When Malevich established the Supremus group in 1916, which was joined by Popova and other artists such as Rozanova, Kliun, Udaltsova and Puni, none of its members was a genuine Suprematist. As Tatiana Goriacheva has pointed out, to them “Suprematism was more an impulse to seek out their own individual direction within the new art than a direct guide to action.” Furthermore, most of these artists judged Malevich’s Suprematism and Tatlin’s Constructivism to be complementary, and strove to find a language that was a synthesis of both. Indeed, the present Painterly Architectonic shows that, in practice, both trends were perfectly compatible as they shared the same roots — Cubism and Futurism — and were underpinned by geometry as the basis of their plastic thought.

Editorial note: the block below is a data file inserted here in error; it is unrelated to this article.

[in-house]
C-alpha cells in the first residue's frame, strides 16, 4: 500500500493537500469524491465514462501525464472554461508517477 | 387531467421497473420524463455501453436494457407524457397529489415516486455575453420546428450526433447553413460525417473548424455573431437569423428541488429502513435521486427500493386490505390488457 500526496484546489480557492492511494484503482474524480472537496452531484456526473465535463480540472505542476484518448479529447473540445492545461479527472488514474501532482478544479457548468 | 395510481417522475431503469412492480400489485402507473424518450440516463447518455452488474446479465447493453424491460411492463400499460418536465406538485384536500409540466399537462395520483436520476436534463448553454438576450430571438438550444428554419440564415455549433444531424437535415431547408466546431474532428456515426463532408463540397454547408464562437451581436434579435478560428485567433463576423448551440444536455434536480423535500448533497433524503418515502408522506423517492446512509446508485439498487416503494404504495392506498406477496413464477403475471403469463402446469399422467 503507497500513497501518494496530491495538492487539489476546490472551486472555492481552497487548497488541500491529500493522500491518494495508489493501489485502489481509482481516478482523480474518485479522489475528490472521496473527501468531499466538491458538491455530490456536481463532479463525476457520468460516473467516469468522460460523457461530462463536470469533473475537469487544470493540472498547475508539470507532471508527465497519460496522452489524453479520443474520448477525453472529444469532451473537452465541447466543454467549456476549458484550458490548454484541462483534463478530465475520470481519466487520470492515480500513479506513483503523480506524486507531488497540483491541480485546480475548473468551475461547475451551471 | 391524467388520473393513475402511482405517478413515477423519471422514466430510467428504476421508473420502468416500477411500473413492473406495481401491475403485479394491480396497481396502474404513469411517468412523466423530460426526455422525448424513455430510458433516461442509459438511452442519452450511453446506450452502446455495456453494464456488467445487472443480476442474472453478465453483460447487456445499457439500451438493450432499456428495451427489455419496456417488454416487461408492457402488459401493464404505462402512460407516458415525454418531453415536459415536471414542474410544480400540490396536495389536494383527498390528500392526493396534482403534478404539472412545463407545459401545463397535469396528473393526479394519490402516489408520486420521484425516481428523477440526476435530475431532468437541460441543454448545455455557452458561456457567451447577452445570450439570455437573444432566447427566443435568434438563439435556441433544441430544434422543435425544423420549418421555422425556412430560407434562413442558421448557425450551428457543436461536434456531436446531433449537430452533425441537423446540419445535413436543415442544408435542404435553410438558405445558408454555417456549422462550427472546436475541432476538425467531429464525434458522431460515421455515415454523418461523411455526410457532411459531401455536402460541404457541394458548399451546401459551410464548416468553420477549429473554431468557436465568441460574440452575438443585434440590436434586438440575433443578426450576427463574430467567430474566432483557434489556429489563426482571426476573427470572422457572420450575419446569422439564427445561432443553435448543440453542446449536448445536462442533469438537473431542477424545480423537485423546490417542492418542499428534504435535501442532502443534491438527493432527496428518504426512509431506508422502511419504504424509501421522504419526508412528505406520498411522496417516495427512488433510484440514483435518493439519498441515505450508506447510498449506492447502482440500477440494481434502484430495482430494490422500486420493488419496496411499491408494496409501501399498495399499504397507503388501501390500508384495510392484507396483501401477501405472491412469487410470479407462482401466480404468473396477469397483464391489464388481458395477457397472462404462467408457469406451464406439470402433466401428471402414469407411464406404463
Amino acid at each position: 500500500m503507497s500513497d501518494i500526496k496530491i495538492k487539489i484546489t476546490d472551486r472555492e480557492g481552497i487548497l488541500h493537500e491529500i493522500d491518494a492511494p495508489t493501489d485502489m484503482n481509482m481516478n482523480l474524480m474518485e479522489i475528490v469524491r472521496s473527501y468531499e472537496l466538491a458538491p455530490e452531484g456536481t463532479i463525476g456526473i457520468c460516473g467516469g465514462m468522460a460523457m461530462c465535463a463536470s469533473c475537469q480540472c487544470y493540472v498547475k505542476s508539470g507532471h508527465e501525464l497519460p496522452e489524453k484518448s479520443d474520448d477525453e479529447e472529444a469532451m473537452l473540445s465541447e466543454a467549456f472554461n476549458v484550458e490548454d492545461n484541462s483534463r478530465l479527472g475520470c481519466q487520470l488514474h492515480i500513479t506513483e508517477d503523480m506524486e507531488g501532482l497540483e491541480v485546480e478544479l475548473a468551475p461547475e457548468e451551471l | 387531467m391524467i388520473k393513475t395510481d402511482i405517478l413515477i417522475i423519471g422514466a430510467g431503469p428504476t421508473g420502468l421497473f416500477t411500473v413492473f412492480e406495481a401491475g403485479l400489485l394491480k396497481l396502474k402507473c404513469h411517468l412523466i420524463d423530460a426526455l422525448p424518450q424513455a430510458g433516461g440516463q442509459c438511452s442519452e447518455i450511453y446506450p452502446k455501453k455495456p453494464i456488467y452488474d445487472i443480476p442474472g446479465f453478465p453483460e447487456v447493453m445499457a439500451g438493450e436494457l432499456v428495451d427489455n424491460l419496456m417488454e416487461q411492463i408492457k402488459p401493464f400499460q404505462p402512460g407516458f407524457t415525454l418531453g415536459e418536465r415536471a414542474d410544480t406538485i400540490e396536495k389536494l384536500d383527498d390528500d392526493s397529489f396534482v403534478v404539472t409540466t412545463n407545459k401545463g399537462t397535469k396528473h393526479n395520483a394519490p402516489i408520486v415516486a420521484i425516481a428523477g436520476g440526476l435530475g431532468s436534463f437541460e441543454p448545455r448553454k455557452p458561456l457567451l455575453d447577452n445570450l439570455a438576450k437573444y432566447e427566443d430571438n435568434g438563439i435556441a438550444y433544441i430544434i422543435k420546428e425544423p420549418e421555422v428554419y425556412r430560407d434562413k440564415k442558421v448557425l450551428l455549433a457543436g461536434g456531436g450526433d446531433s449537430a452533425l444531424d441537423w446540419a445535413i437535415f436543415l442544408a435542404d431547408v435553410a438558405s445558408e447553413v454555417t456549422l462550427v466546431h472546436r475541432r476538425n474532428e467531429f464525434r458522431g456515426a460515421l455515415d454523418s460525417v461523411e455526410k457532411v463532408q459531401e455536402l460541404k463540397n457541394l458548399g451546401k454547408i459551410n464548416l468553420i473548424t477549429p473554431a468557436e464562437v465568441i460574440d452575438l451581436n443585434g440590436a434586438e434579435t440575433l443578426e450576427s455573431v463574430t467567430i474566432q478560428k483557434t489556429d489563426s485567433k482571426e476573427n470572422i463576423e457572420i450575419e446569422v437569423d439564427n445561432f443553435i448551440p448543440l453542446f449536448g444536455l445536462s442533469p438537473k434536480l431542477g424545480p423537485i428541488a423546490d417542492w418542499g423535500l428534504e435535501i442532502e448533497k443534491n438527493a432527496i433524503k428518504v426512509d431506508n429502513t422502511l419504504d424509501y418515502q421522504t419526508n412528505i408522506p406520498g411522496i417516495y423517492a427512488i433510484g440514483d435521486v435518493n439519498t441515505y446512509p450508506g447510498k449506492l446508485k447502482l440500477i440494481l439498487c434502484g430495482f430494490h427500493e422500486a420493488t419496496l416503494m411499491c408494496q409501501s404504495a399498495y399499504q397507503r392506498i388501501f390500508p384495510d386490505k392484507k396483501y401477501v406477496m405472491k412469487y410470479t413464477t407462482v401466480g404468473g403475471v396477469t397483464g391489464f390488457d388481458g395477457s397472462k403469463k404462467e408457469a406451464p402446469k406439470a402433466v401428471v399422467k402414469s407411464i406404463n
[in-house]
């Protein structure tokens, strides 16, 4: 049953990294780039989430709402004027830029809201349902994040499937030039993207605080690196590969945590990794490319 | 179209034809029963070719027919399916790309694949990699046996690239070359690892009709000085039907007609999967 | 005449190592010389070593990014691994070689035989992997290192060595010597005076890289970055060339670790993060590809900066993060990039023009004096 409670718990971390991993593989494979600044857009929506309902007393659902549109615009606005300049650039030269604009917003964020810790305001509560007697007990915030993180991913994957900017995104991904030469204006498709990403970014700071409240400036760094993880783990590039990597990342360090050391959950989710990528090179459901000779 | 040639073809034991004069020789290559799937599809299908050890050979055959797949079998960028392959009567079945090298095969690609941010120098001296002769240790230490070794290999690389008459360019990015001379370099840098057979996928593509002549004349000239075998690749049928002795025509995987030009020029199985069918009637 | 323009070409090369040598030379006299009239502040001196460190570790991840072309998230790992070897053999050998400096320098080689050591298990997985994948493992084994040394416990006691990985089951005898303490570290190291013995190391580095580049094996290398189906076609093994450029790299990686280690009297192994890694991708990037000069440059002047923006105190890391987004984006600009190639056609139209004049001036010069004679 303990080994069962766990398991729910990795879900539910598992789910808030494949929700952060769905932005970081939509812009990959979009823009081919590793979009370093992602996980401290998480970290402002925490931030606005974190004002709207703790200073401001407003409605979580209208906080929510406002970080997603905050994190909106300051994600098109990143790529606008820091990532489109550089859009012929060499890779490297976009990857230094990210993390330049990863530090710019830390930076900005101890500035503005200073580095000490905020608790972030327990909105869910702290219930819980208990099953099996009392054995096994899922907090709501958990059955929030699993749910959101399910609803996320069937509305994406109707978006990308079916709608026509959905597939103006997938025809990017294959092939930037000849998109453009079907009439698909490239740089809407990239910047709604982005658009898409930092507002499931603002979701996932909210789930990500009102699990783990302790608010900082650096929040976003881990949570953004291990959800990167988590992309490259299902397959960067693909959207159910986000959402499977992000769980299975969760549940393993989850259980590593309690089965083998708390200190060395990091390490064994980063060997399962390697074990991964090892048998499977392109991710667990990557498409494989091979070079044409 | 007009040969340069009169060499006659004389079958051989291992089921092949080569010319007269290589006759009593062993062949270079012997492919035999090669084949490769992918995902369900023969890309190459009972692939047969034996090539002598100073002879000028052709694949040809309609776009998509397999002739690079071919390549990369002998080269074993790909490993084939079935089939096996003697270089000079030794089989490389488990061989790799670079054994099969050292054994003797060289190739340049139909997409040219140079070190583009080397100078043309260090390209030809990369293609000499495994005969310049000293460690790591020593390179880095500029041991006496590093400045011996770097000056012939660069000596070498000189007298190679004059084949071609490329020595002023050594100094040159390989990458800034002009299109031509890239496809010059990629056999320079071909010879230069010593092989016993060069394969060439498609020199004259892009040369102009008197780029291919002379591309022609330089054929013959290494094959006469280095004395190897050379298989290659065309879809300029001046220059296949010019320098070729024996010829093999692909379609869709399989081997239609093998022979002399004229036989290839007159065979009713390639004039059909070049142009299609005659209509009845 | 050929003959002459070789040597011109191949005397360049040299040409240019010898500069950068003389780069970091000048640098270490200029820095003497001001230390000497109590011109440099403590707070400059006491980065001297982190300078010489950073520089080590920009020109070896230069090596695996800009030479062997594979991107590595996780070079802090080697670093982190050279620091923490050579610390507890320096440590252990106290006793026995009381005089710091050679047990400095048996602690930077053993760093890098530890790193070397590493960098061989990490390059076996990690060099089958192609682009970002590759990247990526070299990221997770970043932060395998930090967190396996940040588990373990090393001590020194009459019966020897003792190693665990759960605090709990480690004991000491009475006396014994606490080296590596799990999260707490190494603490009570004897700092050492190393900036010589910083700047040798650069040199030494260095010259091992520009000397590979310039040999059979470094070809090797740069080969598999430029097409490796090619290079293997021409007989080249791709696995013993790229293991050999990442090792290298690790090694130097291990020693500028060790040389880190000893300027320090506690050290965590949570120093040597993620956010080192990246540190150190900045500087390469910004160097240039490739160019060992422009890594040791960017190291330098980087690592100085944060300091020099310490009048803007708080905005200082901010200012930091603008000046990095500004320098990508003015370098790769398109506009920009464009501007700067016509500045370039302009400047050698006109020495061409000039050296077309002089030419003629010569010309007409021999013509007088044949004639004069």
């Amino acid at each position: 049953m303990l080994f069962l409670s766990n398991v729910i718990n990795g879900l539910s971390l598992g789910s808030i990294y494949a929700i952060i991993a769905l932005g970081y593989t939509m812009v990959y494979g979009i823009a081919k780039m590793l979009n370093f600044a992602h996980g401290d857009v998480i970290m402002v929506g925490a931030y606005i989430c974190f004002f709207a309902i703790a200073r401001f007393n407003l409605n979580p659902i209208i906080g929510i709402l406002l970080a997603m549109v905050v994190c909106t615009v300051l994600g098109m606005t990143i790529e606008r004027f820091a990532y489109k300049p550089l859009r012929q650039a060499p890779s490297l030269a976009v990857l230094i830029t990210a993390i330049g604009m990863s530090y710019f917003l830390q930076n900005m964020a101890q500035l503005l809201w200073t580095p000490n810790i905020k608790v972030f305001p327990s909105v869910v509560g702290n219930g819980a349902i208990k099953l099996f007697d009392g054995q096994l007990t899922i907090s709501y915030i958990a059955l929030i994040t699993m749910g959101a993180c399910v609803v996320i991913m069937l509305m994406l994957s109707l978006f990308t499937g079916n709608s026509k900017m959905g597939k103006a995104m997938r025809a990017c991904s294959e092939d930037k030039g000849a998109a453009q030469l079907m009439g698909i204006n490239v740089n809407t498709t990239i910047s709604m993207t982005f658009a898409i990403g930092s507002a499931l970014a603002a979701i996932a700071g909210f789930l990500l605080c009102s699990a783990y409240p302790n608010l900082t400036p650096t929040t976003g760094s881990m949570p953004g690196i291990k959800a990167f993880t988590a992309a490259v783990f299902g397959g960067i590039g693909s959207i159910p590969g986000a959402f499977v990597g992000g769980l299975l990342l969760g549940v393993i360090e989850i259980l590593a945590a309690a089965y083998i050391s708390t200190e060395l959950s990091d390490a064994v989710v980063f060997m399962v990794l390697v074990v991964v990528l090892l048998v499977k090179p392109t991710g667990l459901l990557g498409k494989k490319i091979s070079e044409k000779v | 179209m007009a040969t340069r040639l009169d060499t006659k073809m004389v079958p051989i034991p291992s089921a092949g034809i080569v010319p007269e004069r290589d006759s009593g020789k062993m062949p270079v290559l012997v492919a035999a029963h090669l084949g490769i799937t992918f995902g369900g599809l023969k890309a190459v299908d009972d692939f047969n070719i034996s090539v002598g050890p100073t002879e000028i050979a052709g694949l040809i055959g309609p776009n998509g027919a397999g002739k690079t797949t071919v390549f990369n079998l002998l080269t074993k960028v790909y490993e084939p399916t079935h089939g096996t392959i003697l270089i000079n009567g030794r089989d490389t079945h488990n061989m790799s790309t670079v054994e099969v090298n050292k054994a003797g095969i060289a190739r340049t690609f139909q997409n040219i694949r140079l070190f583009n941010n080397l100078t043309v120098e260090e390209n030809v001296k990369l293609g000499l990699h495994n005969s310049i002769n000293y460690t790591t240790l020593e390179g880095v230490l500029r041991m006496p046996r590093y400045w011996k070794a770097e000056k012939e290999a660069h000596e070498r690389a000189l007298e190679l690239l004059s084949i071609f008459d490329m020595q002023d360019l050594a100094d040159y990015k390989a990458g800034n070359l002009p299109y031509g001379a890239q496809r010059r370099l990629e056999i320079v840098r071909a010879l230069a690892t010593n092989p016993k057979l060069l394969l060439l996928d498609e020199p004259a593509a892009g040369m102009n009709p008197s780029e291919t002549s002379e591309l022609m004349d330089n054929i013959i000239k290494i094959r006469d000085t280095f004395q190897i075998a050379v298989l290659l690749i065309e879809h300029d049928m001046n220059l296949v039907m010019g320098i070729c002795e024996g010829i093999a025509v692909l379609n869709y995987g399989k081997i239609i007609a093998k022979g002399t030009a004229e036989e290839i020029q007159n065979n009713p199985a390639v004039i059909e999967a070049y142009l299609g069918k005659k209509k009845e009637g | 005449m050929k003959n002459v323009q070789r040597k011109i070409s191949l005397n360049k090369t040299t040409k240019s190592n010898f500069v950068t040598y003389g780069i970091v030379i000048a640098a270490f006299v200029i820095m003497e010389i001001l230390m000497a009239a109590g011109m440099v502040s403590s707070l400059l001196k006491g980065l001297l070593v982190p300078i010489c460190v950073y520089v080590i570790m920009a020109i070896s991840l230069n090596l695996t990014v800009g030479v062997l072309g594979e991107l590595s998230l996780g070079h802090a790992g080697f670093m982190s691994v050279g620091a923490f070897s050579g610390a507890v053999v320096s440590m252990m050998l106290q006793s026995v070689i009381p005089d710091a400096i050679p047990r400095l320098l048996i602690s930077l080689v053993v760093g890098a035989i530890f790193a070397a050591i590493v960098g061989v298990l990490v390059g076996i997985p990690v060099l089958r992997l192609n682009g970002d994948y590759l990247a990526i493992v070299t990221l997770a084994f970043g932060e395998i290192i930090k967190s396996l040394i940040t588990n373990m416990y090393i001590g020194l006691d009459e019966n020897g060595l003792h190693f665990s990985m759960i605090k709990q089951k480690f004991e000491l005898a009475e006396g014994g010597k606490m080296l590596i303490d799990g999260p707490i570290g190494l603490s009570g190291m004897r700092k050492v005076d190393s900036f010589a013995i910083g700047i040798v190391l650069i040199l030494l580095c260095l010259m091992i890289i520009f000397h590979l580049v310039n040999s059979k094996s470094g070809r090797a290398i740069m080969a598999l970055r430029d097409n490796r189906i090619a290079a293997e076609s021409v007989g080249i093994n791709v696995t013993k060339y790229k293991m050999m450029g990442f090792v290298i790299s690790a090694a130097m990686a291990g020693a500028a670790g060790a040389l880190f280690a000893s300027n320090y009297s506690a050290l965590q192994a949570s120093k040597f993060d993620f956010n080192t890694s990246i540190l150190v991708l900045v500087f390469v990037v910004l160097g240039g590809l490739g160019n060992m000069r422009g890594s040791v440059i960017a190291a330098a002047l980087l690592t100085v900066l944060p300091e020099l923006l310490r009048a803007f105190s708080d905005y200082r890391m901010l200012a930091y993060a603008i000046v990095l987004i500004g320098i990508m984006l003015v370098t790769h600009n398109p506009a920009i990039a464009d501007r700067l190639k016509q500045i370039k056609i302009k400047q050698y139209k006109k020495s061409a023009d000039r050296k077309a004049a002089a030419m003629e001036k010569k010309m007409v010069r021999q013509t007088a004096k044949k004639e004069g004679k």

The series of Painterly Architectonics — or Architectonic Compositions — represented in the Museo Thyssen-Bornemisza collection by Painter Architectonic (Still Life: Instruments) and these two smaller canvases, is a perfect example of Popova’s particular blend of Malevich’s Suprematism and Tatlin’s proto-Constructivism. In these geometric constructions, the painter concentrates on creating a “painterly architectonic” in order to lay bare the rhythmic order of the elements, the harmony of their proportions and their colour combinations. Her pursuit of a formula for achieving the ideal compositional structure led her to experiment with the interaction of various planes of colour that would become the expressive medium of her compositions. Magdalena Dabrowski wrote of these constructions of colour, light and space that occupy the entire surface of the canvas, that “the forms vibrate with color and texture, creating a dynamic whole.” It is precisely this interaction between the various planes that infuses her abstract compositions with dynamism.